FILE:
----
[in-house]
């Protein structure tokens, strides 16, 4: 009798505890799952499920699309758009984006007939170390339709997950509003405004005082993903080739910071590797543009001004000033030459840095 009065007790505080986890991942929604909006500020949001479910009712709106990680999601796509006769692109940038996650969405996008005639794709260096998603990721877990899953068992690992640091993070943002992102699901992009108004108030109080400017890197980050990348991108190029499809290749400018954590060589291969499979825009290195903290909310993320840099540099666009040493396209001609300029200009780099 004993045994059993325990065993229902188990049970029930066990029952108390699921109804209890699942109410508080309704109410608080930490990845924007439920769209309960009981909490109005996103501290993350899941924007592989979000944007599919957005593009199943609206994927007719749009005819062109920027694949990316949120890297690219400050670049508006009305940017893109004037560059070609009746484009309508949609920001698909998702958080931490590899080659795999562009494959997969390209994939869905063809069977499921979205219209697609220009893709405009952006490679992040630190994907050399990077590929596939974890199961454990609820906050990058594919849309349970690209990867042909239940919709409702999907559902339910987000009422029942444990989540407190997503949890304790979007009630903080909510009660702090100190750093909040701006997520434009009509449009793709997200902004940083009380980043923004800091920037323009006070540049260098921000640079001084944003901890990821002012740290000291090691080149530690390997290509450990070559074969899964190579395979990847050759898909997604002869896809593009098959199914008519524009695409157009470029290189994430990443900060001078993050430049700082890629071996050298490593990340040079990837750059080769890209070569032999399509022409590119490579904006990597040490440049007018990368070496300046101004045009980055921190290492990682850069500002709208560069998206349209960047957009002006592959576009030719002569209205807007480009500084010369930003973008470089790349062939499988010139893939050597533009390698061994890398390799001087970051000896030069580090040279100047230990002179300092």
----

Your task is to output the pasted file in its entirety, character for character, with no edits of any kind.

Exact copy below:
[in-house]
């Protein structure tokens, strides 16, 4: 009798505890799952499920699309758009984006007939170390339709997950509003405004005082993903080739910071590797543009001004000033030459840095 009065007790505080986890991942929604909006500020949001479910009712709106990680999601796509006769692109940038996650969405996008005639794709260096998603990721877990899953068992690992640091993070943002992102699901992009108004108030109080400017890197980050990348991108190029499809290749400018954590060589291969499979825009290195903290909310993320840099540099666009040493396209001609300029200009780099 004993045994059993325990065993229902188990049970029930066990029952108390699921109804209890699942109410508080309704109410608080930490990845924007439920769209309960009981909490109005996103501290993350899941924007592989979000944007599919957005593009199943609206994927007719749009005819062109920027694949990316949120890297690219400050670049508006009305940017893109004037560059070609009746484009309508949609920001698909998702958080931490590899080659795999562009494959997969390209994939869905063809069977499921979205219209697609220009893709405009952006490679992040630190994907050399990077590929596939974890199961454990609820906050990058594919849309349970690209990867042909239940919709409702999907559902339910987000009422029942444990989540407190997503949890304790979007009630903080909510009660702090100190750093909040701006997520434009009509449009793709997200902004940083009380980043923004800091920037323009006070540049260098921000640079001084944003901890990821002012740290000291090691080149530690390997290509450990070559074969899964190579395979990847050759898909997604002869896809593009098959199914008519524009695409157009470029290189994430990443900060001078993050430049700082890629071996050298490593990340040079990837750059080769890209070569032999399509022409590119490579904006990597040490440049007018990368070496300046101004045009980055921190290492990682850069500002709208560069998206349209960047957009002006592959576009030719002569209205807007480009500084010369930003973008470089790349062939499988010139893939050597533009390698061994890398390799001087970051000896030069580090040279100047230990002179300092």